In the charter, the bishops pledged to reach out to victims and their families; respond promptly to abuse allegations; stop the use of confidentiality agreements; report allegations of abuse to public authorities; permanently remove from ministry priests found to be abusive; establish clear standards of conduct for church personnel; and develop communications policies reflecting "a commitment to transparency and openness."
"In its most basic form, what the American public will see when they examine this report is an extraordinary report card," said the lead auditor, William A. Gavin, a former FBI official. "It shows the extent to which the bishops have integrated the good intentions of the Dallas charter into their diocesan administration."
The National Review Board is completing work on a much more sensitive study, to be released Feb. 27, that will describe the scope and nature of sexual abuse of minors in the Catholic Church in the United States. That study is being conducted by John Jay College of Criminal Justice in New York and will mark the first time the church has revealed what its own records show about the number of priests who abused children and the number of children who were abused from 1950 through 2002. The auditors said six dioceses have failed to cooperate with the survey, including the Melkite Greek Catholic Eparchy in Newton.
In the report released yesterday, the auditors found a handful of serious concerns. The Archdiocese of Cincinnati, according to the audit, had not removed from ministry five priests accused of abusing minors.
A spokesman said the archdiocese delayed removing the priests, who are on leave, because officials were concerned about how their removal would affect a criminal inquiry. He said the archdiocese was always committed to compliance with the charter and has since removed the five priests.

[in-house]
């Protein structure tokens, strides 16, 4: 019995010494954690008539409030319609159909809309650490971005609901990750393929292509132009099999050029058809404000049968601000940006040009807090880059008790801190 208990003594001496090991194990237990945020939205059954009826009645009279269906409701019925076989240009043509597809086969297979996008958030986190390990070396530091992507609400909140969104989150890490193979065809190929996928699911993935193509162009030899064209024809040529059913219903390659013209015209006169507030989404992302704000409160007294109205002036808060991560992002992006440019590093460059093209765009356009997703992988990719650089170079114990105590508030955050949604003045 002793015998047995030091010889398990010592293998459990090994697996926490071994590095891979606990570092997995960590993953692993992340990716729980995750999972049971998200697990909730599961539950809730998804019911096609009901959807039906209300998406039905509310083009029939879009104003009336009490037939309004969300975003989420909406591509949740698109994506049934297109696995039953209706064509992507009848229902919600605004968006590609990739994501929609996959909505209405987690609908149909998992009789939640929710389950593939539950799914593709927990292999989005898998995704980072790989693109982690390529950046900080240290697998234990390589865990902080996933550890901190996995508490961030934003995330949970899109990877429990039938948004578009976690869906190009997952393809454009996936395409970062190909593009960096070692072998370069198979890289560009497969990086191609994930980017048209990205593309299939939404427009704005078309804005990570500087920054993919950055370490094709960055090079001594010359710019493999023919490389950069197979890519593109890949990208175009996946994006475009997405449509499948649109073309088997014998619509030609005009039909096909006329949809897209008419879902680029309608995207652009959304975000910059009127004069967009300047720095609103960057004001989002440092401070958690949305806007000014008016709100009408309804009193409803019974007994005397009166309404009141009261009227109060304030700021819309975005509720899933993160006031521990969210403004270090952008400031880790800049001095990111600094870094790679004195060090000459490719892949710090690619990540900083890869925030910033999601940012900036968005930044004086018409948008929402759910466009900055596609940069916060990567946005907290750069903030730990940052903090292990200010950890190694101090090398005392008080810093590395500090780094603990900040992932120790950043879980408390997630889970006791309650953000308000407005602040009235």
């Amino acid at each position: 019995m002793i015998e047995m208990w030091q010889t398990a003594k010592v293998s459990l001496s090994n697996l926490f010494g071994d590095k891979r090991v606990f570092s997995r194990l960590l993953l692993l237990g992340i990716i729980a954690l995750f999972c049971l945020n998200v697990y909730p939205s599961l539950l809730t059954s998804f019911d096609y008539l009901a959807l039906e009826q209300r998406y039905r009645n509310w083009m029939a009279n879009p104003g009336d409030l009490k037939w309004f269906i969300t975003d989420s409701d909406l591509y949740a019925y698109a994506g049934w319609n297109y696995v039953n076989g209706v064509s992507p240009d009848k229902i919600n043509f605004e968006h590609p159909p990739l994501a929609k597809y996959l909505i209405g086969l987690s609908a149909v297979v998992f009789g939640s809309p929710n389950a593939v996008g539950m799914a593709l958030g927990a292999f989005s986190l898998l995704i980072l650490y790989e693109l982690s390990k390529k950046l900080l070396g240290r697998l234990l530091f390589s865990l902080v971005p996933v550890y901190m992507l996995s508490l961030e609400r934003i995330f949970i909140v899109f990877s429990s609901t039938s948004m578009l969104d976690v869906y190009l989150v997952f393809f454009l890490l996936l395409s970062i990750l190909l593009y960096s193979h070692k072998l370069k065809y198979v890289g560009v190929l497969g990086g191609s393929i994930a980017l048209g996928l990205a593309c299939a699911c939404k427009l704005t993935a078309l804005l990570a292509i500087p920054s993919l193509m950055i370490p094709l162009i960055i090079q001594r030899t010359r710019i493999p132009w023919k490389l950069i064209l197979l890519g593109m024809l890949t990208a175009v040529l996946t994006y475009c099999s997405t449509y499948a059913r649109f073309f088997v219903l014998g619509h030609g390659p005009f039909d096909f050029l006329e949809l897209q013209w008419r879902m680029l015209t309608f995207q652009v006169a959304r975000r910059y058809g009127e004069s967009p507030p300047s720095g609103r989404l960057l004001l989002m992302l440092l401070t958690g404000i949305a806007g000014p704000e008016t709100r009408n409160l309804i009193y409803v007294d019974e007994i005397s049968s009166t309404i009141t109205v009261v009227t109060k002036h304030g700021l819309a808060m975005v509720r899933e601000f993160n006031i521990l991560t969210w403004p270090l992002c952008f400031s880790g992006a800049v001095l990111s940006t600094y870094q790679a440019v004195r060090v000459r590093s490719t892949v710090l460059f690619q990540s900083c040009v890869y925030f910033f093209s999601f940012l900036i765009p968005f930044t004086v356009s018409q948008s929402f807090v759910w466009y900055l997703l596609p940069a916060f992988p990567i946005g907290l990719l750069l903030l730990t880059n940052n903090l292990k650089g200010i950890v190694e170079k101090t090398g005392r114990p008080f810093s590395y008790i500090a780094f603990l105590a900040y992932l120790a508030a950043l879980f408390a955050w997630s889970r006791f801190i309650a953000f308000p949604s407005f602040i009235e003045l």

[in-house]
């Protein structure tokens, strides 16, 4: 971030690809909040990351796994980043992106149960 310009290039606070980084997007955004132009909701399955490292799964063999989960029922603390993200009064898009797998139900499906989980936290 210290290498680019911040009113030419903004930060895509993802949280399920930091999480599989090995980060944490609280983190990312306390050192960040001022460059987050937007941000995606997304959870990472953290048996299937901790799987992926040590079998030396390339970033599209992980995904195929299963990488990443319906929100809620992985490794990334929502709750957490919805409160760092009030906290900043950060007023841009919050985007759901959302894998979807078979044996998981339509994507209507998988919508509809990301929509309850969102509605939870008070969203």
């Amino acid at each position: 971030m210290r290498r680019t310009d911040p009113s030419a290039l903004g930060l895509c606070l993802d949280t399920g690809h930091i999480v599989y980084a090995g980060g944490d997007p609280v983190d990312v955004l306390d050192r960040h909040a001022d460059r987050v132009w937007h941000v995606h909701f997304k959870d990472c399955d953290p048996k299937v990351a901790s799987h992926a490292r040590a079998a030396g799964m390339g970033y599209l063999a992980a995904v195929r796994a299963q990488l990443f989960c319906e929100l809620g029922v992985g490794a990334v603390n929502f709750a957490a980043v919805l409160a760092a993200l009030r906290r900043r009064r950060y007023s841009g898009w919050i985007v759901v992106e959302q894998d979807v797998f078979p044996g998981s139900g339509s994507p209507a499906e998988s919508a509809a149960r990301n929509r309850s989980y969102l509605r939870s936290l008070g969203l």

The auditors also found the dioceses of Alexandria, La., and Phoenix were not implementing significant portions of the charter; new bishops are now overseeing those dioceses, and the auditors ultimately found the dioceses in compliance. Twenty dioceses are out of compliance with part of the charter, according to the audit. The Archdiocese of New York was deemed out of compliance because it has not yet implemented a "safe environment program" to screen adults who work with children, create a code of conduct for those adults, and train children, parents, and staff about how to spot and report suspected abuse. The New York Archdiocese is now preparing to implement such a program, according to the audit.
Kathleen McChesney, a former FBI official and now executive director of the bishops' new Office of Child and Youth Protection, said, "The areas in which dioceses and eparchies seemed to have the most difficulty were in conducting meetings with victims-survivors and their families, in identifying and implementing safe-environment training programs, and in establishing codes of conduct for those who have regular contact with youth." McChesney said outreach to victims was often hampered by litigation, while the other weaknesses were caused by limited personnel or resources.
The auditors and the National Review Board yesterday offered 52 recommendations for changes to the charter and norms that are part of church law, and Gregory said he expects most recommendations to be accepted by the bishops.
The board recommended that bishops attempt to locate abusive priests who have been removed from ministry, so that local authorities and other bishops can be notified, and that the bishops discuss what kind of "supervision and sustenance" should be provided to abusive priests who have been removed from the ministry. The auditors also recommended that the bishops commission a study of victims to identify better methods of responding to sexual abuse complaints.
Michael Paulson can be reached at email@example.com.
For complete coverage of the priest abuse scandal, go to http://www.boston.com/globe/abuse